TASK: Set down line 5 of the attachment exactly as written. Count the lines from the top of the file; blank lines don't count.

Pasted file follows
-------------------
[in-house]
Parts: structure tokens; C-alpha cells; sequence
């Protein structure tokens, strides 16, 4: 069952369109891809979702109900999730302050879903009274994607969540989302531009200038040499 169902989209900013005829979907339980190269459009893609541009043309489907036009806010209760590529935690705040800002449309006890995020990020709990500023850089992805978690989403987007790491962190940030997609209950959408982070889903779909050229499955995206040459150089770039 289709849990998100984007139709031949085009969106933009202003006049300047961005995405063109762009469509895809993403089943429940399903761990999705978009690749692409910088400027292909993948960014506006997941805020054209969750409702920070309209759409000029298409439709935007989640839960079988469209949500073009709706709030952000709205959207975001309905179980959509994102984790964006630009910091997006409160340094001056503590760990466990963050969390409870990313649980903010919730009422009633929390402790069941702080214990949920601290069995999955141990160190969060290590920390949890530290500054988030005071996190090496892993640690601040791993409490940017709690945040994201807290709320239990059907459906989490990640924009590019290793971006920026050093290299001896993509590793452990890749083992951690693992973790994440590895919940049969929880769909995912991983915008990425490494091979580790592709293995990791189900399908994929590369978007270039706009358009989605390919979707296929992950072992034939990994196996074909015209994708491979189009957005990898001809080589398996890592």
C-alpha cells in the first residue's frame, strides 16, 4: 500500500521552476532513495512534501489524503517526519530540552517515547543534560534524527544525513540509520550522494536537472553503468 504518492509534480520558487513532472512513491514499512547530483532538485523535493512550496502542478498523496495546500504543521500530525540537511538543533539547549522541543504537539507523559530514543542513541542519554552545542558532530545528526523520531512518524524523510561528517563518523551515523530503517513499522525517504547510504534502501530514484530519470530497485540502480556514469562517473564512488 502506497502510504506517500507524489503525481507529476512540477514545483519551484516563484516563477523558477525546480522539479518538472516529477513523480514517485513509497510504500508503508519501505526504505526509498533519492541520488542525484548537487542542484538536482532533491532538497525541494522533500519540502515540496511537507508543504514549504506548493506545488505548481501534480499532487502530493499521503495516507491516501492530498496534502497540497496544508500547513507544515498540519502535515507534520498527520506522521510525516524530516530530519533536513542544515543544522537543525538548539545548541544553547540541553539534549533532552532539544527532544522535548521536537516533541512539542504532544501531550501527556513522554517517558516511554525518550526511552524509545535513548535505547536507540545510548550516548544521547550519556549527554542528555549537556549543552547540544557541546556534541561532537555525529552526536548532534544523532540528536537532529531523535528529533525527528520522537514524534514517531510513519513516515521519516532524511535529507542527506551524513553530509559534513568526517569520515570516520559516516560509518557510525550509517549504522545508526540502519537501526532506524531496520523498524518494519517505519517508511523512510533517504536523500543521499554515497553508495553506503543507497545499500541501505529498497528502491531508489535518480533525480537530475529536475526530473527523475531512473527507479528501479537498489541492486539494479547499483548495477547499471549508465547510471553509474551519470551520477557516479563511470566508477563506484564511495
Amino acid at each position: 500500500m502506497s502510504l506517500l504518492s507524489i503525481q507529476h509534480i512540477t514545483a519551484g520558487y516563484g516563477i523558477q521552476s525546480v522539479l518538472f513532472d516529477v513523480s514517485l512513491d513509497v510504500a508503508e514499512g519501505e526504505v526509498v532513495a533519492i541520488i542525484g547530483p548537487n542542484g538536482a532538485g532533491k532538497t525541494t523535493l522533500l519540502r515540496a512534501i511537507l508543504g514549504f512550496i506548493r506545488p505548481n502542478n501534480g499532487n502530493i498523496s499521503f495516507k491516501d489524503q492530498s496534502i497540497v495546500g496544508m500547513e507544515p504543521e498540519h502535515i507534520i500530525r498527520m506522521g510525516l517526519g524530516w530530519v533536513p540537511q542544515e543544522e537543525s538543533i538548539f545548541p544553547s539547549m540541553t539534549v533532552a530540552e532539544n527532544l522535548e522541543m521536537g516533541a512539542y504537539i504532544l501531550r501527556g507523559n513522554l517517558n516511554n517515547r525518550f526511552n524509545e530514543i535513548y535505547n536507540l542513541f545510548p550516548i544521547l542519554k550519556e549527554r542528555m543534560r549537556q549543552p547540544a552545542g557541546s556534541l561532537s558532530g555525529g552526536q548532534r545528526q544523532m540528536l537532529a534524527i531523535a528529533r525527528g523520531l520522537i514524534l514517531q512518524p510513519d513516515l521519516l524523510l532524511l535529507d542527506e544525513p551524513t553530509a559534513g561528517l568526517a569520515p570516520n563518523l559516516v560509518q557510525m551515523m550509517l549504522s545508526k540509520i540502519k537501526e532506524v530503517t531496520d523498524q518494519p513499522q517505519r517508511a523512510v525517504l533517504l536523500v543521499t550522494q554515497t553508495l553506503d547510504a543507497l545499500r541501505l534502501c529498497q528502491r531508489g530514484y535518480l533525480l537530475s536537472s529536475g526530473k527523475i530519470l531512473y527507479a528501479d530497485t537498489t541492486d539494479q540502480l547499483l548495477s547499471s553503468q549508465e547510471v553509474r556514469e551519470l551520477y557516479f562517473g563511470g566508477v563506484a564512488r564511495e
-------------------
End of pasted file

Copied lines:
Amino acid at each position: 500500500m502506497s502510504l506517500l504518492s507524489i503525481q507529476h509534480i512540477t514545483a519551484g520558487y516563484g516563477i523558477q521552476s525546480v522539479l518538472f513532472d516529477v513523480s514517485l512513491d513509497v510504500a508503508e514499512g519501505e526504505v526509498v532513495a533519492i541520488i542525484g547530483p548537487n542542484g538536482a532538485g532533491k532538497t525541494t523535493l522533500l519540502r515540496a512534501i511537507l508543504g514549504f512550496i506548493r506545488p505548481n502542478n501534480g499532487n502530493i498523496s499521503f495516507k491516501d489524503q492530498s496534502i497540497v495546500g496544508m500547513e507544515p504543521e498540519h502535515i507534520i500530525r498527520m506522521g510525516l517526519g524530516w530530519v533536513p540537511q542544515e543544522e537543525s538543533i538548539f545548541p544553547s539547549m540541553t539534549v533532552a530540552e532539544n527532544l522535548e522541543m521536537g516533541a512539542y504537539i504532544l501531550r501527556g507523559n513522554l517517558n516511554n517515547r525518550f526511552n524509545e530514543i535513548y535505547n536507540l542513541f545510548p550516548i544521547l542519554k550519556e549527554r542528555m543534560r549537556q549543552p547540544a552545542g557541546s556534541l561532537s558532530g555525529g552526536q548532534r545528526q544523532m540528536l537532529a534524527i531523535a528529533r525527528g523520531l520522537i514524534l514517531q512518524p510513519d513516515l521519516l524523510l532524511l535529507d542527506e544525513p551524513t553530509a559534513g561528517l568526517a569520515p570516520n563518523l559516516v560509518q557510525m551515523m550509517l549504522s545508526k540509520i540502519k537501526e532506524v530503517t531496520d523498524q518494519p513499522q517505519r517508511a523512510v525517504l533517504l536523500v543521499t550522494q554515497t553508495l553506503d547510504a543507497l545499500r541501505l534502501c529498497q528502491r531508489g530514484y535518480l533525480l537530475s536537472s529536475g526530473k527523475i530519470l531512473y527507479a528501479d530497485t537498489t541492486d539494479q540502480l547499483l548495477s547499471s553503468q549508465e547510471v553509474r556514469e551519470l551520477y557516479f562517473g563511470g566508477v563506484a564512488r564511495e